Category Archives: historic preservation

NYSID Photos Showcase Women’s History

Sheila Chapine (middle) stands amongst other faculty and administration at the New York School of Interior Design in ca. 1955. Photo credit: New York School of Interior Design.

Interior design was an emerging field at the turn of the 20th century, and many of its first practitioners were women. Accordingly, many of the images in the New York School of Interior Design’s (NYSID) centennial album document women who dominated the design world, built their own businesses and became published authors.

One such woman was Sheila Chapine. Born in Ontario in 1918, Chapine later attended NYSID, one of New York’s most prestigious interior design schools. She went on to graduate in 1940 and become a registrar and lecturer of color for 45 years. Chapine also worked as a career counselor and events planner during her time at NYSID as well as volunteering at the Lenox Hill Neighborhood House and St. James’ Church.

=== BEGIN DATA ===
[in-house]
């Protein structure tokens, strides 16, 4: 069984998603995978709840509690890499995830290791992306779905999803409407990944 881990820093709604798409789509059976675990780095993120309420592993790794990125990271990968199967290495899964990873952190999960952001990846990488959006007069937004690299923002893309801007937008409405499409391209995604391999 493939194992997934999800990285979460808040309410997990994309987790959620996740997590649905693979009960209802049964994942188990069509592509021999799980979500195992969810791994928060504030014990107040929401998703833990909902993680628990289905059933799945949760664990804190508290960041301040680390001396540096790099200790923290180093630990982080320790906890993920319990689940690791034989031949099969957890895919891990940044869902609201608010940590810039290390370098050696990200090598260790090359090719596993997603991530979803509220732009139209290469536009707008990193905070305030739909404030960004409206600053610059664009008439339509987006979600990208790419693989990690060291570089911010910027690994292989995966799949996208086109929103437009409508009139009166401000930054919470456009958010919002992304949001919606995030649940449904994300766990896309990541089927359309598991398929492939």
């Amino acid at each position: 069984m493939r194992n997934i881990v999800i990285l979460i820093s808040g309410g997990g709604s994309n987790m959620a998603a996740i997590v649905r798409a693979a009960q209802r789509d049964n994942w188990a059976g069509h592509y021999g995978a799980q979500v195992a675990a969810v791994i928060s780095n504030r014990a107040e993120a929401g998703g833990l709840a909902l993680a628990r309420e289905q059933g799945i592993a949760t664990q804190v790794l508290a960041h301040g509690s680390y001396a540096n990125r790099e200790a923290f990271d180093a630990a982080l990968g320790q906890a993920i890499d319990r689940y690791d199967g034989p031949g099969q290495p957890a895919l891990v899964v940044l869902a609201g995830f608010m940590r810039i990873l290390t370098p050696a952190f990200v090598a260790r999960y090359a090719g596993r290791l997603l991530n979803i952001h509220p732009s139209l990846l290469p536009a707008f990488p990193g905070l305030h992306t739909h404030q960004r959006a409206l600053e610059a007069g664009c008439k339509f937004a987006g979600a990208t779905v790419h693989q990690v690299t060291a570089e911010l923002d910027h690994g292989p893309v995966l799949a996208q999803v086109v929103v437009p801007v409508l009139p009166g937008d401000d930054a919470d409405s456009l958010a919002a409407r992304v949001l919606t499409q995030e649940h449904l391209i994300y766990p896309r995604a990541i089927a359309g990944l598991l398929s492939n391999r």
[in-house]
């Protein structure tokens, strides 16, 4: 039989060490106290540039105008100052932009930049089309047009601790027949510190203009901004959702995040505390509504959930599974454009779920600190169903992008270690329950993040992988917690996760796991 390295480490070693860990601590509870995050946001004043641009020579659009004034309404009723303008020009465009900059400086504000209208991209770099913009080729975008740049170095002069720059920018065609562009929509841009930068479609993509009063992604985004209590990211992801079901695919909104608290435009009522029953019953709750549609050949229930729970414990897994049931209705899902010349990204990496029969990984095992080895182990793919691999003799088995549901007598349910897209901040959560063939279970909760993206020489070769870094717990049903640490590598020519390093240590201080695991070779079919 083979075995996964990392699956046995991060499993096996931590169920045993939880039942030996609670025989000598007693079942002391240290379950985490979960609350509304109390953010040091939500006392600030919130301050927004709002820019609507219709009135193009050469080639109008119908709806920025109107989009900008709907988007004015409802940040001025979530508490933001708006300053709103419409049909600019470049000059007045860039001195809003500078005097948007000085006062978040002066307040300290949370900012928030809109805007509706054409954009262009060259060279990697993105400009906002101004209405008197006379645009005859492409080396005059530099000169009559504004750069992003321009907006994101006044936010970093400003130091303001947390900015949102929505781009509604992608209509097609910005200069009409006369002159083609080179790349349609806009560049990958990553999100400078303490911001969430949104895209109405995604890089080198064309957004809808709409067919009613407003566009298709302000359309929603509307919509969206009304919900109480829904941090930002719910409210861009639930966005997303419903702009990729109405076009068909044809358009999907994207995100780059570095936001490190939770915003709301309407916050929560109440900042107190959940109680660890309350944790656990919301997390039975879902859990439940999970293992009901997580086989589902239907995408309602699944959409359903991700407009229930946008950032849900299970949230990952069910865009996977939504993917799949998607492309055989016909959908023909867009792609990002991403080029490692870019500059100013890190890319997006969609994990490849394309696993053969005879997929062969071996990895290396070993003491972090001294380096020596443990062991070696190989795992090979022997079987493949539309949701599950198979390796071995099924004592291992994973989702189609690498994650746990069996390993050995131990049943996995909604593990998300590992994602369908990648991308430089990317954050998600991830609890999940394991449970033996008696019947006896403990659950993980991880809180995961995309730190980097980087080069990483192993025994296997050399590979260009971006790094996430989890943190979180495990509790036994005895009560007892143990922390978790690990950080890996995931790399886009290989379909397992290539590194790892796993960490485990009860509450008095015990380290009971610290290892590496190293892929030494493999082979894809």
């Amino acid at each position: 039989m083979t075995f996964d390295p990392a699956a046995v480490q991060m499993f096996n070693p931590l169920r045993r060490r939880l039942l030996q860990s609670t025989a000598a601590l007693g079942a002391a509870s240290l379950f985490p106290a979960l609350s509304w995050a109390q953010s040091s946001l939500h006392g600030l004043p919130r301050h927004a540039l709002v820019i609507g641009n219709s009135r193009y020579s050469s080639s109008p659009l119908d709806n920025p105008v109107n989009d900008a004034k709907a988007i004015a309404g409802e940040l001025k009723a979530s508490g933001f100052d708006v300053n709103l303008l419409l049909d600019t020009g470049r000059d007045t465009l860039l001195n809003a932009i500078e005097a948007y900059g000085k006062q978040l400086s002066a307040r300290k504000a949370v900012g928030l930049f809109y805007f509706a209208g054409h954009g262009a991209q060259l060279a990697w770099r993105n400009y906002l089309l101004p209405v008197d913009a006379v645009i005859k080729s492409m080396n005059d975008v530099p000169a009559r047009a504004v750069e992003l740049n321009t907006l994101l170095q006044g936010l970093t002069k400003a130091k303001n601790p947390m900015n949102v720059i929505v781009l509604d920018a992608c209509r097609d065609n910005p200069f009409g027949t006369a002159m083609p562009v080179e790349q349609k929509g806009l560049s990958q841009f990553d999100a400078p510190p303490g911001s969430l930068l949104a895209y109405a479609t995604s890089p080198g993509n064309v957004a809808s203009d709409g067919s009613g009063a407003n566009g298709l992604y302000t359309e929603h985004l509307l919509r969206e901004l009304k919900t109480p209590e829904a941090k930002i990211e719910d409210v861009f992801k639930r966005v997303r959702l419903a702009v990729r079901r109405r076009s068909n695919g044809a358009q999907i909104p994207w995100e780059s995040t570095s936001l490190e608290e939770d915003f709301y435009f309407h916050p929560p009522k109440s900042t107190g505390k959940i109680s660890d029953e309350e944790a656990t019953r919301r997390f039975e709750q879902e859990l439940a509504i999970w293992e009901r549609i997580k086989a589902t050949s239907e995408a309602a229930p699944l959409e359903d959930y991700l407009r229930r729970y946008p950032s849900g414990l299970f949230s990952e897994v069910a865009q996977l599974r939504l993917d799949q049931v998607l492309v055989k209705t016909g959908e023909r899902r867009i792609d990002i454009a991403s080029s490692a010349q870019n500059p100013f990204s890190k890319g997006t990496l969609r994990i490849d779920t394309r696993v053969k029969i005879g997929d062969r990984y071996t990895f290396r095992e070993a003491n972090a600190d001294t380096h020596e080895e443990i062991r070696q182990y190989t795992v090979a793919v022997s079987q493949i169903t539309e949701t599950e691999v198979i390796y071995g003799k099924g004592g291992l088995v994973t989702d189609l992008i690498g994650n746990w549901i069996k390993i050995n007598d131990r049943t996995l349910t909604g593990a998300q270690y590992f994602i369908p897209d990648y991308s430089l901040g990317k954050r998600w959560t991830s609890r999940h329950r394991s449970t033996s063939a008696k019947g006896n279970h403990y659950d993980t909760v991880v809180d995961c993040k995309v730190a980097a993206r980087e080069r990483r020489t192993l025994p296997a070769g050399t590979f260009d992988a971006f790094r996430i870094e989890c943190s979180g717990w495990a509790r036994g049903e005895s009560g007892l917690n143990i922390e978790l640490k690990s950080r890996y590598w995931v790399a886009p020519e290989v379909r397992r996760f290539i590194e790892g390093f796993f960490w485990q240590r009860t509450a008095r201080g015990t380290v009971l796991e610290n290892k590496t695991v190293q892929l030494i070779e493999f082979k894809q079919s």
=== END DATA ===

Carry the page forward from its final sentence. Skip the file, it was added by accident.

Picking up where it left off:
Though interior design may have been originally viewed as “decorating” , and therefore a socially acceptable career path for women in the 1900s, interior design has proven to be one of the most important professions of the century because many people spend the majority of their life inside buildings and the design of a room can have great psychological and physical impacts on inhabitants.

For more photos of women who changed the world through design, check out the NYSID Flickr collection here.

Sources: The New York School of Interior Design, The New York Times, Research Gate, InteriorDesign.net

Building in Downtown Austin Scheduled to Implode

Photo credit: James Rambin.